A new report from the Union of Concerned Scientists lists Norfolk and the Outer Banks as areas on the East Coast where tidal flooding has starkly increased and is expected to continue to do so.
The study, titled “Encroaching Tides: How Sea Level Rise and Tidal Flooding Threaten U.S. East and Gulf Coast Communities over the Next 30 Years,” is based on an analysis of 52 National Oceanic and Atmospheric Administration (NOAA) tide gauges in communities stretching from Portland, Maine to Freeport, Texas, using moderate sea level rise projections.
The report notes that as the sea levels continue to rise, this also increases the opportunity for tidal flooding during periods of high tide.
The UCS report notes that the number of days with tidal flooding events in Norfolk has tripled since the 1970s, with tidal flooding now occurring about once a month.
With the sea level predicted to rise at least six inches by 2030, the city could expect to see almost 40 tidal flooding events each year, quadrupling what we see today.
Keeping with that trend, that would mean the city could experience 180 tidal floods each year by 2045.
Numbers are similar in the Outer Banks, where the barrier islands currently see around eight tidal flooding events each year.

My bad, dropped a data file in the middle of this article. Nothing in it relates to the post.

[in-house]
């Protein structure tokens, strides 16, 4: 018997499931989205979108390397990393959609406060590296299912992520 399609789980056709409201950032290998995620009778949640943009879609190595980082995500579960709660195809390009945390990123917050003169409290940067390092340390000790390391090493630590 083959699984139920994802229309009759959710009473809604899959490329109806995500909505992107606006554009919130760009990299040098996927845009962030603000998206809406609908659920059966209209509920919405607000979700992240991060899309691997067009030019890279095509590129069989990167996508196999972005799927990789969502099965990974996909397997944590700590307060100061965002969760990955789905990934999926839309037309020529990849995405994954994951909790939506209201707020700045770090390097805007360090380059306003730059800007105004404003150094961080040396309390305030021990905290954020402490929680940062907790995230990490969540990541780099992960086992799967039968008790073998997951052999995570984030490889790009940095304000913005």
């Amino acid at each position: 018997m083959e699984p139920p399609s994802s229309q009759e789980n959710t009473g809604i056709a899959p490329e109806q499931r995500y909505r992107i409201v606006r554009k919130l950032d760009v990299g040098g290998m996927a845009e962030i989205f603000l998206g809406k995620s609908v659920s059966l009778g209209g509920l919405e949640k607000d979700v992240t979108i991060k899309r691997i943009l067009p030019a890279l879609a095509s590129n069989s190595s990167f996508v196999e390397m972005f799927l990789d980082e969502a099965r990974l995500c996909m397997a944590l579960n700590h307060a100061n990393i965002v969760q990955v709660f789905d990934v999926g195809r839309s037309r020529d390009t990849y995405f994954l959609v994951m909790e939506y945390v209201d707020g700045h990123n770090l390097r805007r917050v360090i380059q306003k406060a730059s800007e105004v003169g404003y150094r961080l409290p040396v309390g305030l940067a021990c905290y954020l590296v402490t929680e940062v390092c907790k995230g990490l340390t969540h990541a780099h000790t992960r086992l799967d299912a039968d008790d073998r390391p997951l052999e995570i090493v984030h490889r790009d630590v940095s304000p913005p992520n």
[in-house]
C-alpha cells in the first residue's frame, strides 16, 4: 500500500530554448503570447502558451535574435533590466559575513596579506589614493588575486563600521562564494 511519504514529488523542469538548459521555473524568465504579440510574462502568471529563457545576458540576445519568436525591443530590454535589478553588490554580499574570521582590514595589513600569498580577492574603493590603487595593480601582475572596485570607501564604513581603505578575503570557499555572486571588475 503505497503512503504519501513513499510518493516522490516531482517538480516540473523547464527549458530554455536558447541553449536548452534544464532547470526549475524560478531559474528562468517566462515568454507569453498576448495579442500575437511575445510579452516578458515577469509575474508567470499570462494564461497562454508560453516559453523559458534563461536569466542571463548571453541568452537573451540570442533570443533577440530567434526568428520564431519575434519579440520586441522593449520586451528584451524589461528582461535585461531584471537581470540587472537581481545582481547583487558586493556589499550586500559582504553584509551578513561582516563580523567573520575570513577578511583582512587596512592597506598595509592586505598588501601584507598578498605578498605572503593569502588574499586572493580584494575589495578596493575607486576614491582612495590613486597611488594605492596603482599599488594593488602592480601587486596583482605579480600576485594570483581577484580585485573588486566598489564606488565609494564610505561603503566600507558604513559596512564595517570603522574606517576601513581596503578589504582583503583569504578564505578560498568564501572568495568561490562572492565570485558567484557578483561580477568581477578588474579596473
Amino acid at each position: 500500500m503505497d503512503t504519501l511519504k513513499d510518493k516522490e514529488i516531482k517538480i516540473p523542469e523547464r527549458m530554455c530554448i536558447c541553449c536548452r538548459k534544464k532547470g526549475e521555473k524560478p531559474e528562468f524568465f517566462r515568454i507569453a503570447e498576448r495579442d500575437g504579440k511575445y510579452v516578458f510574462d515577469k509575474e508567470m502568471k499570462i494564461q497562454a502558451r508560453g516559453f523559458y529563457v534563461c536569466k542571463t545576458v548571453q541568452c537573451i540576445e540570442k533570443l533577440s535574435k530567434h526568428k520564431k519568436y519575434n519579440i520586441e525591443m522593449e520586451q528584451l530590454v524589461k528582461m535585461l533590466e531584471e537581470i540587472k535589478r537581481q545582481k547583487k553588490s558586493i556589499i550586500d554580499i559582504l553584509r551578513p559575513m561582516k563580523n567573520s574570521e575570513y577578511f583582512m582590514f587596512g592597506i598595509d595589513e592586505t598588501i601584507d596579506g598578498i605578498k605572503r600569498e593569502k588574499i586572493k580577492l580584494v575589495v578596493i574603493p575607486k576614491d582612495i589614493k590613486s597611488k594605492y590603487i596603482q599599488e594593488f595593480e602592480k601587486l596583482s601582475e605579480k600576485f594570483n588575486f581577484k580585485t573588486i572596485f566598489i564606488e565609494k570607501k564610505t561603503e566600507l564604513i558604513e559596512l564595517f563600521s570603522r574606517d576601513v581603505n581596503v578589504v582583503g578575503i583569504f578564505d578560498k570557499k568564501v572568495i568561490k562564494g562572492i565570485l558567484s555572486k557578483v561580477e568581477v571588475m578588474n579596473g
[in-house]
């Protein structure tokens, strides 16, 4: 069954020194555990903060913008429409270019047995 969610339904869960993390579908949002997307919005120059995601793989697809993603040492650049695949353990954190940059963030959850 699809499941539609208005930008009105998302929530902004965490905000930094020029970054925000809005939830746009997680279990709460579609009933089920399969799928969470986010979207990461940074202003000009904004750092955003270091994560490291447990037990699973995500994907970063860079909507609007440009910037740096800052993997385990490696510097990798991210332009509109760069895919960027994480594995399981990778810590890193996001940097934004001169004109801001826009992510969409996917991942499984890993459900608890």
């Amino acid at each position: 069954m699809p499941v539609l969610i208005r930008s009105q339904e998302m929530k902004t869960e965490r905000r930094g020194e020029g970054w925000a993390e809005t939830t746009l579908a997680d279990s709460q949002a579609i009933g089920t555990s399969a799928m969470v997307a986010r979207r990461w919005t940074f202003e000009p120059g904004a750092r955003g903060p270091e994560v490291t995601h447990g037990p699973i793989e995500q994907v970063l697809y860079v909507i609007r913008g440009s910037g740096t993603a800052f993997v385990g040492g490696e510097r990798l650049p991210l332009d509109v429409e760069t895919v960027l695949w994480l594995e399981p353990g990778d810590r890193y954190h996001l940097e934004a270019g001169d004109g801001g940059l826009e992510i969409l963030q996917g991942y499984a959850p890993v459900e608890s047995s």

With the increasing sea level rise, projections show that Duck could see three times as many tidal flooding events each year – more than 30 by 2030.
By 2045, with sea levels expected to be a foot higher, the risks to property and residents are even greater.
The report notes that Norfolk is working hard to protect residents and critical infrastructure from sea level rise and tidal flooding. However, Mayor Paul Fraim has reportedly acknowledged that despite efforts to tackle the impacts, residents may need to eventually retreat from flood-prone areas.
As for the Outer Banks, the report also lists steps that communities are taking to build resilience such as beach renourishment, building dikes, raising houses and relocating roads. However, it’s noted that communities will need to look for other ways to protect infrastructure, housing, and wildlife habitats in the long-term.